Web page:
Not to mention that absinthe gained a massive amount of popularity in France, leading to the production of a lot of low-quality labels. Many of these used heavy metals to achieve a louche effect. It's theorized that some of the reputation of absinthe at the time stems actually from heavy metal poisoning.

Not to mention the fact that it is a fucking stiff drink. It has a very high proof. People who were drinking it multiple times every day were likely suffering not from "absenthism" but from DT's.
posted by kaseijin at 9:46 AM on December 5, 2007


WTG me, starting two thoughts with "Not to mention."

WTG me, starting two thoughts with "Not to mention."
posted by kaseijin at 9:47 AM on December 5, 2007


Since Absinthe was legalized earlier this year...

The laws surrounding Absinthe haven't changed. You're just a victim of clever marketing.

What's changed is that now a distiller can make absinthe, then remove the thujone, and sell it in the US as "absinthe". The product must be tested by the department of the treasury, and must contain less than 10ppm thujone.

That is a somewhat different drink than you get when you go to the UK or Mexico and get a bottle of Absinthe.
posted by toxic at 9:50 AM on December 5, 2007 [1 favorite]


thujone... has long been considered the cause of the drink's supposed side effects: hallucinations, artistic inspiration, degeneracy and homicidal mania.

Big deal. Whiskey does the same thing if you're drinking it right.*



*Right before breakfast, right after lunch, right before bedtime, etc.
posted by Mister_A at 9:55 AM on December 5, 2007 [1 favorite]


That is a somewhat different drink than you get when you go to the UK or Mexico and get a bottle of Absinthe.

That may be true, and I've certainly seen websites advertise "high thujone" absinthe, but I guess my question is - why is that preferable?

I guess this gets into the sticky argument of what 'real' absinthe is, which something tells me is probably very hotly debated amongst those absinthe-heads out there. It seems to me you could make a pretty convincing argument that absinthe was never really about the thujone, and furthermore (though I can't find the references offhand), I've read that 'authentic' absinthe never really had that much thujone to begin with.

Could the high thujone absinthes that some distillers produce these days just be a byproduct of the myths and legends surrounding it?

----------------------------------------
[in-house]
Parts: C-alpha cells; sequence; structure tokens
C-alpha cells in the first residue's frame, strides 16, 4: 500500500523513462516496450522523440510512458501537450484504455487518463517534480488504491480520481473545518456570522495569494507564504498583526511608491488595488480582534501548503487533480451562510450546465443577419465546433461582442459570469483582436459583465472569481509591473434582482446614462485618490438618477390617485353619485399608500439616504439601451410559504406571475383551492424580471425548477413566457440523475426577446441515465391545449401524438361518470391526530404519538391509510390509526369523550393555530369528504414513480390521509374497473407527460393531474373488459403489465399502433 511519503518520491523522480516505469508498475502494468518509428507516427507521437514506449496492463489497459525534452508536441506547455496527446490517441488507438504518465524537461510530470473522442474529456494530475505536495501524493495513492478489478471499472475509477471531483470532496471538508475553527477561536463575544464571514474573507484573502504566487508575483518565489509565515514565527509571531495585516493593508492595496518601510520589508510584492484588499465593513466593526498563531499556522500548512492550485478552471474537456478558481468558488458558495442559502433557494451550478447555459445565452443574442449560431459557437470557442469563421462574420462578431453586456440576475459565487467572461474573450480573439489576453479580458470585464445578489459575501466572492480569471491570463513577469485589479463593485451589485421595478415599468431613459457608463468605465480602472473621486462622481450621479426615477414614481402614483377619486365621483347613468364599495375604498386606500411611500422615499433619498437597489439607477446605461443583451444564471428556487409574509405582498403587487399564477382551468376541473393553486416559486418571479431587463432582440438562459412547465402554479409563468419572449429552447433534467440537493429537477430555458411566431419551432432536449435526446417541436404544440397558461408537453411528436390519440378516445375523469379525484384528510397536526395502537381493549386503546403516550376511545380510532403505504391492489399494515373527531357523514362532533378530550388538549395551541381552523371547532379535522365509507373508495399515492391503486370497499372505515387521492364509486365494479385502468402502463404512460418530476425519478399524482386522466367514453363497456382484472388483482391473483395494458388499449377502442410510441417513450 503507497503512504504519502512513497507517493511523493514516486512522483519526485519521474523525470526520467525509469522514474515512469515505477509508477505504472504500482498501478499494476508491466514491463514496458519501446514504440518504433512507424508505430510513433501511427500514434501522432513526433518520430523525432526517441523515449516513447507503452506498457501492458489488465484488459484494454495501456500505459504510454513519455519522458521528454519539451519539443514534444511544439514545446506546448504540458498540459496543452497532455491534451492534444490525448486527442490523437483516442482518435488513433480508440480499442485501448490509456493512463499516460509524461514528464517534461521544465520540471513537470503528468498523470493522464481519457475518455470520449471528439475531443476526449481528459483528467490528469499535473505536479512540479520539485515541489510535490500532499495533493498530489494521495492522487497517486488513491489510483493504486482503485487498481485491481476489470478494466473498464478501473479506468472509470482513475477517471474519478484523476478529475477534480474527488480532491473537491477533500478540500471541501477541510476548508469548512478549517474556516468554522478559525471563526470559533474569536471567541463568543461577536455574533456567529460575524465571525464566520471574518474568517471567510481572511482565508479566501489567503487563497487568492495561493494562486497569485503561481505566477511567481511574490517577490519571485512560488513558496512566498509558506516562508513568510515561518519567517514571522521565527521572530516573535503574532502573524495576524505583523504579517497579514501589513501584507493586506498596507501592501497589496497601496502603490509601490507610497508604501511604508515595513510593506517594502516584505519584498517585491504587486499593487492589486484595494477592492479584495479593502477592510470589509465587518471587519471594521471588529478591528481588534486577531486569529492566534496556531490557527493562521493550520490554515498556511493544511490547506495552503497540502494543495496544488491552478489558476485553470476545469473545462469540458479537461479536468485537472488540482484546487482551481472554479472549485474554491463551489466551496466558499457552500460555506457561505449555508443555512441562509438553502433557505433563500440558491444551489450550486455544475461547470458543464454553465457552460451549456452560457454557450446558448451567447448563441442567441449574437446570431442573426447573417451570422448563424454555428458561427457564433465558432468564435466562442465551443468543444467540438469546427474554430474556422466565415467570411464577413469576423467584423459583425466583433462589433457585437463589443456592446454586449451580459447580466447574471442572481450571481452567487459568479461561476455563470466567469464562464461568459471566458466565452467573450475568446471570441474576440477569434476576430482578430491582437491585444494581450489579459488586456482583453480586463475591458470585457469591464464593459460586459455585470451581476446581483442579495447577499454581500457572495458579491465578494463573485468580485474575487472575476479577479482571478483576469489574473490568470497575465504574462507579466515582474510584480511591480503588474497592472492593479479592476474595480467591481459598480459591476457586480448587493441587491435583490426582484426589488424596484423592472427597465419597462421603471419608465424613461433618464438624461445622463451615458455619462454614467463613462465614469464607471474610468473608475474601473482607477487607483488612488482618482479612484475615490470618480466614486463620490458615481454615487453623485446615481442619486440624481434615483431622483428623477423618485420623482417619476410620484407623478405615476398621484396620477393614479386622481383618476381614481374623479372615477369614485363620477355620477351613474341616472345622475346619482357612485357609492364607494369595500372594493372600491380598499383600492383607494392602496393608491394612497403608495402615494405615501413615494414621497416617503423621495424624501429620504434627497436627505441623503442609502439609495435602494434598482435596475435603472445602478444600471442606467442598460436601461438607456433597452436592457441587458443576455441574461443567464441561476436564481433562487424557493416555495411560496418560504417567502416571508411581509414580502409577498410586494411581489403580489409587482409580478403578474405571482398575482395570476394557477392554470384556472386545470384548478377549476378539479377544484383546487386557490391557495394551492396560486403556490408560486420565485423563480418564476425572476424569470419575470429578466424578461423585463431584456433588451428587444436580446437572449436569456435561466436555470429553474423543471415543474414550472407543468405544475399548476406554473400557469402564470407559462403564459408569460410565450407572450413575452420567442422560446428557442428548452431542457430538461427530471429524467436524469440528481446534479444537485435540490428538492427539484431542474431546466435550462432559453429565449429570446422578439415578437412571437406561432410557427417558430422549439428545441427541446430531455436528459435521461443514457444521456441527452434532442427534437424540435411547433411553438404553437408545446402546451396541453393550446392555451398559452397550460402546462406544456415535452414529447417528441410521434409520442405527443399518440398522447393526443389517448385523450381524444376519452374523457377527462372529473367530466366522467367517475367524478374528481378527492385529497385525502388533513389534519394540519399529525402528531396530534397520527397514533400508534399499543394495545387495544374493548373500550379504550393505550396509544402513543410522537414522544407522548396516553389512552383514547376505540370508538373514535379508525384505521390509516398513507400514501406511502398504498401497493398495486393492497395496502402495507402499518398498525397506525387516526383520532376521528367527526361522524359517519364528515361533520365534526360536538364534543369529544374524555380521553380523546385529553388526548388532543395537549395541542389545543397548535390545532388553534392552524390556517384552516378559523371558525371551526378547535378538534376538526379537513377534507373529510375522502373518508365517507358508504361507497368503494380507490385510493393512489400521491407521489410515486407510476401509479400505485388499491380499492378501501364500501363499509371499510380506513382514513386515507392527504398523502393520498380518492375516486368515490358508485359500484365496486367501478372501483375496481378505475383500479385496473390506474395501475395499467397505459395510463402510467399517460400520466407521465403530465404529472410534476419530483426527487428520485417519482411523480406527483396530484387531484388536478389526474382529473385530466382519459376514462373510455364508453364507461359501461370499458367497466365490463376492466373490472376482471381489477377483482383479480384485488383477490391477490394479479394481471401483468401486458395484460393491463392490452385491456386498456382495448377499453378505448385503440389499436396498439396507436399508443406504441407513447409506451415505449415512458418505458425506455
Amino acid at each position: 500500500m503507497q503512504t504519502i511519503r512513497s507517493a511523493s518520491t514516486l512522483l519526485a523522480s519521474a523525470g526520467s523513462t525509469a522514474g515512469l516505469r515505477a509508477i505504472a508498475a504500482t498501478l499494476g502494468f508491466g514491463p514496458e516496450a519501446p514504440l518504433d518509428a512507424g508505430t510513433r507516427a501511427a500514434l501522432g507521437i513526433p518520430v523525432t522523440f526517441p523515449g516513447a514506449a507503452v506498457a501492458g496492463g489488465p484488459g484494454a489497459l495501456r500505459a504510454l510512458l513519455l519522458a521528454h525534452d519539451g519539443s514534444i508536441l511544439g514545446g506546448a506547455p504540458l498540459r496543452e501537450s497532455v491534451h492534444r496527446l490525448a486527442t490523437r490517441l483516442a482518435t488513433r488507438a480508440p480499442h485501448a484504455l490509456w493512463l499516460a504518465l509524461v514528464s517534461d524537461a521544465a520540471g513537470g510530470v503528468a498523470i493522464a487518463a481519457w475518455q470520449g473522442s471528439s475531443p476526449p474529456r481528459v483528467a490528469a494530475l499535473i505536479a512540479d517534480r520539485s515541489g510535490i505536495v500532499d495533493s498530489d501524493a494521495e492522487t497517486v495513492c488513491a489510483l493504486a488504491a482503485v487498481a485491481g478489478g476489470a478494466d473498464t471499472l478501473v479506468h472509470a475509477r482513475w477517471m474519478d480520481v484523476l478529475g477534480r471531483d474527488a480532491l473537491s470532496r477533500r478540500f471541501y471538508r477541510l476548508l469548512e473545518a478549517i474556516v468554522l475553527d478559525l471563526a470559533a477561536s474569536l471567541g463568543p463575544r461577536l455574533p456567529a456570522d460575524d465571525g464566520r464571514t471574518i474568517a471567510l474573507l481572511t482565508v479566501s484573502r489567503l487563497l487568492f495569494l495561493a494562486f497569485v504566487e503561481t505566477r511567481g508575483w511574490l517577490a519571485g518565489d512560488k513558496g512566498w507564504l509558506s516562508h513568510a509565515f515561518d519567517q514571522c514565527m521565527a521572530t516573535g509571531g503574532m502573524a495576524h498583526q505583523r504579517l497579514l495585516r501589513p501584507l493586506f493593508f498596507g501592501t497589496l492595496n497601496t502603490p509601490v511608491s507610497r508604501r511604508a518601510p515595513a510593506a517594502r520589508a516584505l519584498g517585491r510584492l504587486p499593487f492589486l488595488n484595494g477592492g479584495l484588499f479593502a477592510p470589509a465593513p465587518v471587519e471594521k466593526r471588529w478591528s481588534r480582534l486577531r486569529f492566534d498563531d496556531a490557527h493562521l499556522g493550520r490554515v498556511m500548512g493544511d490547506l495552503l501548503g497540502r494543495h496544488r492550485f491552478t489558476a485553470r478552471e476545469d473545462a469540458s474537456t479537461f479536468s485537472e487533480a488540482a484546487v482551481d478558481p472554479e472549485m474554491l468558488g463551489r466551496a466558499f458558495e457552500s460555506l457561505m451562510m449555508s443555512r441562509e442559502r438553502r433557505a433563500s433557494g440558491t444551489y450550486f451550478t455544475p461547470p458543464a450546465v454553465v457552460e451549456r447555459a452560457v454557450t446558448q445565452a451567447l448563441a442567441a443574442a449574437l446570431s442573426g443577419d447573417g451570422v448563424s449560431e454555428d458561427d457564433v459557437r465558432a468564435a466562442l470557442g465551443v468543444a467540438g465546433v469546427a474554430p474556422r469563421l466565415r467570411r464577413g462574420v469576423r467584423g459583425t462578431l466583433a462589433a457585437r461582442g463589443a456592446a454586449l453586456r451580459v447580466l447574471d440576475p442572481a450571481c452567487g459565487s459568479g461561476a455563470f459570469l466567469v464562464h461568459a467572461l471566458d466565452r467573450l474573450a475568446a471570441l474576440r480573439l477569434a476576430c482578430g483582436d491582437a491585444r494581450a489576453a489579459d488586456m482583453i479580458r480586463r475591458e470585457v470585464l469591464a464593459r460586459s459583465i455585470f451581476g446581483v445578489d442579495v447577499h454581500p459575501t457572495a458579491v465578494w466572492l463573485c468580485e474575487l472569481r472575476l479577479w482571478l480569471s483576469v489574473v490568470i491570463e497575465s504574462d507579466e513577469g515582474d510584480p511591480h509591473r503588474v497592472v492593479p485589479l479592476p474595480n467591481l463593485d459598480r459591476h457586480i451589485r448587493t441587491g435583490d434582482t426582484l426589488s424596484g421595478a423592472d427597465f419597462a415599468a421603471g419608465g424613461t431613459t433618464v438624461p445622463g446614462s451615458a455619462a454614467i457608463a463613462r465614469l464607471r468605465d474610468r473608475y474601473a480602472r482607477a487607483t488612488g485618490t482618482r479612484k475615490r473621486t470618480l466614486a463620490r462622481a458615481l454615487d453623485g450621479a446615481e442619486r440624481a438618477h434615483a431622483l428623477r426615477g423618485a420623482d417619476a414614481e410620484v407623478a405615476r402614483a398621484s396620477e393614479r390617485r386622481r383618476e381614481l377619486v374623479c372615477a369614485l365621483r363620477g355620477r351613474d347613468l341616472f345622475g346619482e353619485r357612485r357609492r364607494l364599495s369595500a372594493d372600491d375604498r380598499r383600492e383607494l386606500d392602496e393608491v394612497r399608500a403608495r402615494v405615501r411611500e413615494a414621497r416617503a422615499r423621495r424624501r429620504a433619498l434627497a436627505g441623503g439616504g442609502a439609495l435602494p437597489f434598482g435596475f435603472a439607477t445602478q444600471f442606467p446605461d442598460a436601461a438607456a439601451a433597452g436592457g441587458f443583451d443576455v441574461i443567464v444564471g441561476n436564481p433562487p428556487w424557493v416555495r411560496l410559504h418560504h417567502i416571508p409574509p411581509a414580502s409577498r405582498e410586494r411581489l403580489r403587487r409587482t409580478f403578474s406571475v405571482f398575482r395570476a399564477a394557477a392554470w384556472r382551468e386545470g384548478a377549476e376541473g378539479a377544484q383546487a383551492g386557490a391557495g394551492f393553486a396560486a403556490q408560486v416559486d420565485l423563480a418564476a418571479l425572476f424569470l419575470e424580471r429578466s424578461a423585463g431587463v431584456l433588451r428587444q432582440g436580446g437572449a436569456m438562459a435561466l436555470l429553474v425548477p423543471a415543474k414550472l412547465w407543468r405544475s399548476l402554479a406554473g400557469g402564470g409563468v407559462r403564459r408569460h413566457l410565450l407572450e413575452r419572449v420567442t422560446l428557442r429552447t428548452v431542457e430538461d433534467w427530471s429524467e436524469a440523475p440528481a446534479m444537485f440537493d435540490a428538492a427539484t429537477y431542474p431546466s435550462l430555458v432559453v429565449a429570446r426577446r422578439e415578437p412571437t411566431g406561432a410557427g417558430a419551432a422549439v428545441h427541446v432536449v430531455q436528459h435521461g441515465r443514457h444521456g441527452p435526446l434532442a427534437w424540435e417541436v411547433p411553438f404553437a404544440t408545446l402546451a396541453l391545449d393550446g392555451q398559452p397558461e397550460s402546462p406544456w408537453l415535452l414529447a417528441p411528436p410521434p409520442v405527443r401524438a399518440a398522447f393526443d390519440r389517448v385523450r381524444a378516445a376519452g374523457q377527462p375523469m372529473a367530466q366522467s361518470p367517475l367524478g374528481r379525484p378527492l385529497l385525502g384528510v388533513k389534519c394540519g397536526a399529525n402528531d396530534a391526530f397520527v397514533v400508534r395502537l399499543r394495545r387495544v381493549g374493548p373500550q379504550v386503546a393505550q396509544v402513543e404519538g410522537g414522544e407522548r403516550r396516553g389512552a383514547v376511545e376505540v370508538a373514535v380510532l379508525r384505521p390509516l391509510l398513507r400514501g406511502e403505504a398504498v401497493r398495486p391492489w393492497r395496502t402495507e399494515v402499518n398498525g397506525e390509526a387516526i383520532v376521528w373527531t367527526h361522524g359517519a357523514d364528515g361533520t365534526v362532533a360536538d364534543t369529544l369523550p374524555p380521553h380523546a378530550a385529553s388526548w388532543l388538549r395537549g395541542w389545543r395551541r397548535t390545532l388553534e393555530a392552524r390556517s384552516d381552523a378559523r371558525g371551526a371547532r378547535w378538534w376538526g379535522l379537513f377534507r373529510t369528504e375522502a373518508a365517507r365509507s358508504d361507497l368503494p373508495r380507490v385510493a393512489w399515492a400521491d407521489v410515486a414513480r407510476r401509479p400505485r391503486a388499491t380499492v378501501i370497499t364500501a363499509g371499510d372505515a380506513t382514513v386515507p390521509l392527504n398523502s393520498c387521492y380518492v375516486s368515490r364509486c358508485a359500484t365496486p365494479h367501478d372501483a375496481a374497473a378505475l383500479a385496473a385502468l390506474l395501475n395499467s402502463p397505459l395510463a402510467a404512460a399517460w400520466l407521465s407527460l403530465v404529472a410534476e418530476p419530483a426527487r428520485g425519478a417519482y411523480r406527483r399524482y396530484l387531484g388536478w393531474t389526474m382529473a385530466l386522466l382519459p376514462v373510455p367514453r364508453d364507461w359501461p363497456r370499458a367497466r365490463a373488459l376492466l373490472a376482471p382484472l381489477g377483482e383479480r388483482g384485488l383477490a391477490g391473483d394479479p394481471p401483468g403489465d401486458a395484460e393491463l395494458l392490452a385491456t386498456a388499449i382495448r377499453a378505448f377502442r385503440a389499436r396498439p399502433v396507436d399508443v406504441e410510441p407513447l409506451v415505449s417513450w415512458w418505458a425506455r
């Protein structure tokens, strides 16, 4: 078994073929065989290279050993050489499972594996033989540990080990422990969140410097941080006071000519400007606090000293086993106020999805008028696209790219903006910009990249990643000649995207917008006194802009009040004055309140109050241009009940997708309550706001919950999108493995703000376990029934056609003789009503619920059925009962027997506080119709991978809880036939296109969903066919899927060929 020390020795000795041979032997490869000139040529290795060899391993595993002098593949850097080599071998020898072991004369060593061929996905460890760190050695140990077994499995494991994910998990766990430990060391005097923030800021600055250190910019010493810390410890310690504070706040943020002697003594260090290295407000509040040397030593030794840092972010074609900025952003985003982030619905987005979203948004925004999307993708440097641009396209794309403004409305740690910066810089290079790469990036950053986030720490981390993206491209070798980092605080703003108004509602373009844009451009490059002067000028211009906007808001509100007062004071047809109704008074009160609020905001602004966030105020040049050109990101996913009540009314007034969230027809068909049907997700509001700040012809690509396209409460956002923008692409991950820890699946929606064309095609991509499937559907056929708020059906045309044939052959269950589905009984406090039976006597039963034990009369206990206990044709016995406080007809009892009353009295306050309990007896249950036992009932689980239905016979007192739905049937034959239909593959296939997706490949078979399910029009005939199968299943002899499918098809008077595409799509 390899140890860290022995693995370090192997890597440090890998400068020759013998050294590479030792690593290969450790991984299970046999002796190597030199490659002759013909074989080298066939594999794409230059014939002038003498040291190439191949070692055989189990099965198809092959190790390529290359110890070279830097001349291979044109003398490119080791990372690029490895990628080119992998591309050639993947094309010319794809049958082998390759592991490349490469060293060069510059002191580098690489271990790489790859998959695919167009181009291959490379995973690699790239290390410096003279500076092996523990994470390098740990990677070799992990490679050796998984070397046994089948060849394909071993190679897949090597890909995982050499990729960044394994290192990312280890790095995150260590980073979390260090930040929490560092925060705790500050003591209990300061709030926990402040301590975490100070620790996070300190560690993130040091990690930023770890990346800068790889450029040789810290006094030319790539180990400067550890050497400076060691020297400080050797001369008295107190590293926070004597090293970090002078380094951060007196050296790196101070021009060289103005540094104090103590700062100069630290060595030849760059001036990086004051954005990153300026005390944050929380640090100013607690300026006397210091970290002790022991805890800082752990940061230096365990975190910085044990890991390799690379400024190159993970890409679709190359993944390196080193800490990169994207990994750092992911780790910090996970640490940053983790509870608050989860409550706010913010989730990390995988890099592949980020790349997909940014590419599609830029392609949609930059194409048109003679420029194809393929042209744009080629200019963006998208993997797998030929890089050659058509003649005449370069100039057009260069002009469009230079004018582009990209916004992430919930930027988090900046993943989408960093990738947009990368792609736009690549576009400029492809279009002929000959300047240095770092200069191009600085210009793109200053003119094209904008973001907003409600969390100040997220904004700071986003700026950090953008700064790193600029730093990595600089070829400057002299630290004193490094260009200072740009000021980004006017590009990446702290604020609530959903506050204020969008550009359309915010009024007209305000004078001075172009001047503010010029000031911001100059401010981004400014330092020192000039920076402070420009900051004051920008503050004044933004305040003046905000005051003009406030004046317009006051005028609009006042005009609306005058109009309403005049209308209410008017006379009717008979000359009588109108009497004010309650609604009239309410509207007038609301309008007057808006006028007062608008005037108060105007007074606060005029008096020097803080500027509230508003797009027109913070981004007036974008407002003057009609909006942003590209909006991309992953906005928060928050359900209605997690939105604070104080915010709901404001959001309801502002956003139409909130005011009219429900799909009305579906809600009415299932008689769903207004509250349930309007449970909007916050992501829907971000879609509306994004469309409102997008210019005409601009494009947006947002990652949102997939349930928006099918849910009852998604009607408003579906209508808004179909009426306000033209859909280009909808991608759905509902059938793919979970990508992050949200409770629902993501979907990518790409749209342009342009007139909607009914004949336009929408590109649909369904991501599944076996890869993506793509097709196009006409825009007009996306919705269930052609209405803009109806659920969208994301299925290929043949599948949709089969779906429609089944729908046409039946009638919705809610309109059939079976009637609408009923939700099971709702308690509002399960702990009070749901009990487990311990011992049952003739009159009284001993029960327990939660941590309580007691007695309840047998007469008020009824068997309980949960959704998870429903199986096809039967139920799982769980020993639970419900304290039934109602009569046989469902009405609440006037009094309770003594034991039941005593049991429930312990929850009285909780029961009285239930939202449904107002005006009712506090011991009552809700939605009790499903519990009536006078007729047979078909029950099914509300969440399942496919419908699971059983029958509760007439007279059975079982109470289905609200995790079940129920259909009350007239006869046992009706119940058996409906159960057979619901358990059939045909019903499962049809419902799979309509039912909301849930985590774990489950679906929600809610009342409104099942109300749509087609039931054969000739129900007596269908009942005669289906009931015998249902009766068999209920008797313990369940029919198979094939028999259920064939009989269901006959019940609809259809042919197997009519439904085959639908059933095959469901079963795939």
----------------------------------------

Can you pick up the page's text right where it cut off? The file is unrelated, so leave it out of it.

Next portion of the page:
Personally, I'm looking forward to a market for absinthe where distillers forget about thujone and just focus on what makes a delicious and enjoyable glass. I'm heartened that such respected and meticulous distillers (Ted Breaux, Lance Winters) are pushing the drink in this direction.
posted by pziemba at 10:05 AM on December 5, 2007


I haven't tried the new legal variety, but I doubted it's the real deal (hope I'm wrong on that, but at $60 a bottle I can wait to find out). What I would use that stuff for if I was flush, is to give a bit of a more palatable complex flavor to a homemade batch (which usually will work but often tastes foul).

This homemade recipe looks about right, although I've also heard you can also use Pernod and wormwood.

but the hallucinogenic effects came on in full-force.

Yes. But they can also creep up on you stealthily, especially if you're mixing with other alcohol or stuff (i.e., roll able), so steady as she goes and don't under any circumstances drive and make that decision before hand because afterwards YOU WILL feel like you're a lot more in control than you think you are.
posted by Skygazer at 10:09 AM on December 5, 2007


What's changed is that now a distiller can make absinthe, then remove the thujone, and sell it in the US as "absinthe".

I'm pretty sure that distillation, as practiced by pre-ban absinthe makers, removed the thujone.
posted by exogenous at 10:11 AM on December 5, 2007


That may be true, and I've certainly seen websites advertise "high thujone" absinthe, but I guess my question is - why is that preferable?

Well, it's preferable because it sells to folks like the kids over on Erowid and at Burning Man.

Skygazer and dead_: I have no doubt that you tripped out on some nasty homebrew, but you both seem to have been a bit of a victim of the mythology of this drink. Absinthe *needs* to be properly distilled in order to remove the bitterness of the wormwood - you can't just steep some herbs in vodka and expect anything even approximating the real deal.
posted by kaseijin at 10:18 AM on December 5, 2007 [1 favorite]


Just to echo the previous word of warning, do not buy "Absente". Yes it has a Van Gogh on the box, and it comes with a spoon but unless you REALLY LOVE (Yeah, probably in a fetishistic manner) black licorice, it's really nasty to smell and taste.

Actually had someone who was going to vomit just from smelling it, not even tasting it.
posted by Talanvor at 10:20 AM on December 5, 2007


Toxic is absolutely correct here. Absinthe is still illegal, kinda sorta.

Possession or consumption of Absinthe in America is legal. But if you have it, you've either Note that I said "Distilled" up there. If you're adding herbs and wormwood to vodka, it technically isn't Absinthe.

I love Absinthe, and find it very complex and really enjoy the history that comes with it. However, there are many folks out there (read: most Czech distillers) who can and do take advantage of people's ignorance regarding the drink. Absinthe is really a drink you want to research before you purchase.
posted by AccidentalHedonist at 10:21 AM on December 5, 2007 [2 favorites]


Could the high thujone absinthes that some distillers produce these days just be a byproduct of the myths and legends surrounding it?

I don't think there is any question that the high-thujone absinthes are manufactured in a deliberate and unscrupulous attempt to capitalize on the thujone myth.
posted by malocchio at 10:24 AM on December 5, 2007


Well said, AccidentalHedonist.
posted by kaseijin at 10:24 AM on December 5, 2007


And no.... you cannot combine Pernod and wormwood, or even Barcardi and wormwood to get Absinthe. That's a crime of a different nature.